Wednesday, May 30, 2012

Through Gates, Greenstein will seek Postsecondary Success

“Don’t fetishize the tools.”

What you see above is not, it turns out, a brainstorming session at the Gates Foundation's Postsecondary Success Strategy project offices but, rather, a fresco, "The Damned" by Luca Signorelli, circa 1500, in the Chapel of San Brizio, Duomo, Orvieto.  But you know, the thing is digitized, too, I'm just saying.

Ok, kids, meet Daniel Greenstein, just now appointed by the Gates Foundation as their leader of Postsecondary Success Strategy, “which aims to boost the number of students earning degrees and credentials by helping institutions adopt strategies and tools that will improve instruction and hold down costs” He replaces Hillary Pennington. (Inside Higher Education) 

And he doesn’t want you to “fetishize the tools.” About which more, below.

First, though, a brief intro. He comes from University of California—he’ll start with Gates July 2—where he is Vice Provost for academic planning, programs and coordination.

His most recent accomplishment was the launch of UC’s Online Instruction Pilot Project, the sort of venture that creates, among many, anxieties about job security and the future of faculties staffed primarily by human beings.

Greenstein has been quoted on this matter, in the Chronicle: "Change is hard, and fear is rife, especially in bad budget times, so it doesn’t surprise me  [fears of job loss, especially among lecturers at UC].  But, "We're not looking at replacing people. We’re looking at dealing with the undergraduate load with the faculty we’ve got."

So, no problem there.

Now, I thought I might share with you a few bits from a clip featuring Vice Provost Greenstein, as he chaired a meeting last year on the aforementioned online project.

This isn’t a complete transcript of the 12 minute clip, but it does give,I think, a flavor of his philosophy and management style.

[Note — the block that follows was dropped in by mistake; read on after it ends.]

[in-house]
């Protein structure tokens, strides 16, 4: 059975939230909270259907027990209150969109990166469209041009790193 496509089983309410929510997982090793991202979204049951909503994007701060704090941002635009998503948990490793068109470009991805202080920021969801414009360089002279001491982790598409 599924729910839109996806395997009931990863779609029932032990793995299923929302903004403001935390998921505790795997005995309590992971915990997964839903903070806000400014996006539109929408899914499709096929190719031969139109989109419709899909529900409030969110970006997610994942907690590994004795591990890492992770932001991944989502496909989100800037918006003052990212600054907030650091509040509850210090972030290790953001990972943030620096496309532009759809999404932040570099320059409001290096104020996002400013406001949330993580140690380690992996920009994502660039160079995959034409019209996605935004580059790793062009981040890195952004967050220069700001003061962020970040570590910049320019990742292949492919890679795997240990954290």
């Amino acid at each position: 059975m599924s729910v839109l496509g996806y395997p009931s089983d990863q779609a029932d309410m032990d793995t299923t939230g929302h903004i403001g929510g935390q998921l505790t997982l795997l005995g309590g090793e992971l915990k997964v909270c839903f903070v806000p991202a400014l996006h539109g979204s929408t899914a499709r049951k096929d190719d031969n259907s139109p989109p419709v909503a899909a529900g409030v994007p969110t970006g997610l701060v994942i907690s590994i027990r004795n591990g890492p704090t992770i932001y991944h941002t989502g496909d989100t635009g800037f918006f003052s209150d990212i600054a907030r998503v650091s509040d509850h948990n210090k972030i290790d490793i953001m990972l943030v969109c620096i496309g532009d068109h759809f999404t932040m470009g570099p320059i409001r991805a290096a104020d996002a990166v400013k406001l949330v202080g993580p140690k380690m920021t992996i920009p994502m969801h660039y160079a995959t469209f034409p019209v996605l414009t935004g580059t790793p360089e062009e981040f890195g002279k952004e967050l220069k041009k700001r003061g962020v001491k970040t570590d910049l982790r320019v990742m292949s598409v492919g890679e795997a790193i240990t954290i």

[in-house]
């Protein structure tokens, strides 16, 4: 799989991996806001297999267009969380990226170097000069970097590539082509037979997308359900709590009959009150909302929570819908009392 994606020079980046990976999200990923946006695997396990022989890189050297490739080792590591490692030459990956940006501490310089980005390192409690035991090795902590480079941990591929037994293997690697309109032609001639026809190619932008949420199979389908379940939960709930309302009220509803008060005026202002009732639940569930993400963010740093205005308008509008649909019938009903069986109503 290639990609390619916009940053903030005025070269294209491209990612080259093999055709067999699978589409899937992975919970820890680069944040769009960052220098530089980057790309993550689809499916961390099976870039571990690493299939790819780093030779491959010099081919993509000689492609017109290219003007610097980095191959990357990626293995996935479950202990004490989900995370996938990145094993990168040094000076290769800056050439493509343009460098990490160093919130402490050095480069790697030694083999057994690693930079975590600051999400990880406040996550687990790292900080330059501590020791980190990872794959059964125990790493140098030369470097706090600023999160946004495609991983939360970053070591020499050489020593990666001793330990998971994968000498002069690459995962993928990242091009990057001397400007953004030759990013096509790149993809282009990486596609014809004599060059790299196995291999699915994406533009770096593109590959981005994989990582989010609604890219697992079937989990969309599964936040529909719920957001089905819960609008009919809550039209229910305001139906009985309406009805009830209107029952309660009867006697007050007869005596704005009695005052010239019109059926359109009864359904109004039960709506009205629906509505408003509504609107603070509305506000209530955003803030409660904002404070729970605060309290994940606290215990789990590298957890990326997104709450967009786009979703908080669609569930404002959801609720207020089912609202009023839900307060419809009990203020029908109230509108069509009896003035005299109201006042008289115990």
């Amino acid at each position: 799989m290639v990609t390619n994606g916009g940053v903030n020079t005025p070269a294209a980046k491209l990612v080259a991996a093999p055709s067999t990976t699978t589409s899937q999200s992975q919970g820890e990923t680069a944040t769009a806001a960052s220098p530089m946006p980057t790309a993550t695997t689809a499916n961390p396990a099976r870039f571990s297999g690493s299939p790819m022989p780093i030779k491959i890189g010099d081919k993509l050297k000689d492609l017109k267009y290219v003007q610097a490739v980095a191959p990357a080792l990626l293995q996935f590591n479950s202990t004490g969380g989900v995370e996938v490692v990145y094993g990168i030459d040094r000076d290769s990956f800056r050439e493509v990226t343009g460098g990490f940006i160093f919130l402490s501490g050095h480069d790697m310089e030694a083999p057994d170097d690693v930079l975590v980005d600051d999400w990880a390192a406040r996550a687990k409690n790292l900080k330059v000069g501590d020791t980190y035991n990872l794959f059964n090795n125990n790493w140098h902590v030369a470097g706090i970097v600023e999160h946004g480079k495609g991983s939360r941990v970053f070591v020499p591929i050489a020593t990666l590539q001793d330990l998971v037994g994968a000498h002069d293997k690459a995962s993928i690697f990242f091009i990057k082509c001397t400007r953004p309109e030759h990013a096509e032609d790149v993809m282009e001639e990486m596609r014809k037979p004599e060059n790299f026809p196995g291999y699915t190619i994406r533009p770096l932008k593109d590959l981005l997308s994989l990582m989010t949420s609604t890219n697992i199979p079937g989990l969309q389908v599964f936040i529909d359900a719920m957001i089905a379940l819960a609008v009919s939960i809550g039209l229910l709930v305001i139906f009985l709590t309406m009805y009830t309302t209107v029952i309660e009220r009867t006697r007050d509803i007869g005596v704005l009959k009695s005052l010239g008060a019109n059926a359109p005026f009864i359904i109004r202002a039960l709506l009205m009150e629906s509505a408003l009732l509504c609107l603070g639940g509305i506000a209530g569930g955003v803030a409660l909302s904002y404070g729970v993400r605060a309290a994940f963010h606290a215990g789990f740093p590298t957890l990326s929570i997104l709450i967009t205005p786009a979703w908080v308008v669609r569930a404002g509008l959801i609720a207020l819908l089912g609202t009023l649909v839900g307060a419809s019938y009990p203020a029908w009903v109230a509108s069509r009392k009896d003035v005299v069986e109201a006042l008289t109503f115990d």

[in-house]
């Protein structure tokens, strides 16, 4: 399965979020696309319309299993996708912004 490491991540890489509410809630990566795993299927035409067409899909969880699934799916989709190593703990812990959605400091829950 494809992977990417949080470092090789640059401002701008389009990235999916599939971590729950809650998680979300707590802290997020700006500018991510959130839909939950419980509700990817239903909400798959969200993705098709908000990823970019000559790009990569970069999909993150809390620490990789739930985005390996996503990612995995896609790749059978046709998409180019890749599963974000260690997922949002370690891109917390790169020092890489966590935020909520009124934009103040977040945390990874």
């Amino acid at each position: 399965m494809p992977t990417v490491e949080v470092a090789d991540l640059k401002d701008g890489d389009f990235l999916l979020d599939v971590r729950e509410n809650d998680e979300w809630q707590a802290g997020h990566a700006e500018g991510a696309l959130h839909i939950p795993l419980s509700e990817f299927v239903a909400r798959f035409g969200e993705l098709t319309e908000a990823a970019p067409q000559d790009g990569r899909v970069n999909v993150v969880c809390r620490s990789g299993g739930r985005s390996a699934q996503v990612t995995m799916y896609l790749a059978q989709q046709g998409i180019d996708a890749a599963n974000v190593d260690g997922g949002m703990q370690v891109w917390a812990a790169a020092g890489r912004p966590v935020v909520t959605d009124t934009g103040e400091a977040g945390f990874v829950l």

“Don’t fetishize the tools,” he asks his audience, which consists of “Instructional Designers,” and faculty, working on the projects’ first courses.

“Don’t feishize the tools. We have a development budget.”

A pause. “But, we can’t…”

There’s some laughter. What can’t we do? I can’t make it out.

He picks up again, about the process—the gathering of “roadmaps” for the new offerings, and notes that it “Allows us to identify what the common needs are and then to prioritize our investment in them.”

“And from that we’ll be able to have a discussion with you about, you know…is that widget that you need,…is, well, you’re the only one.”

That’s clear enough. I suppose it could be rephrased as this: you are the only one who needs that widget.

But even if it is only you, and you alone, he continues, who needs that particular widget, “you’re perfectly placed and we’ll help you develop it.”

I think it’s already been mentioned that “We have a development budget.”

So I guess there’s no problem with your particular widget, except that you’re going to have to develop it within your project as opposed to these things that we are going to supply across the commons.”

A real life case is now presented: “If there are proctoring tools and there’s a bunch of proctoring uses, you know we’ll source it collectively.  It’ll be cheaper for us to source it collectively than for you to source it from scarce funds.”

Then again, an exhortation: “Do not fetishize the tools, do not fetishize the budget.”

“Don’t get all exercised about you know, I need this. I mean some of you do need very specific widgets and so obviously tell us.”


“My sense is that the ones who do need specific widgets already know what they are, and what you’re telling us is you need that widget, I need my widget, and that’s fine, that’s important to know too.”

“But others are more I need a widget that does something like that, so that’s really where we want you to focus on.”



Hope this helps with your grant proposals. 

Sunday, May 27, 2012

The Cetaceous Utility Vehicle: A Report on the Nation's Soccer Dads

"[Red] Devils are good fellows enough.” I said, which was meant to show them that I was one of the guys, though as a cringing liberal, I’m not sure that’s entirely true.

I mean, I do want my children to be involved in sport, at least of the right kind, but I also worry about injuries—concussions, of course, are the real nightmare—and I also think that their manners are sometimes not improved by unbridled competition.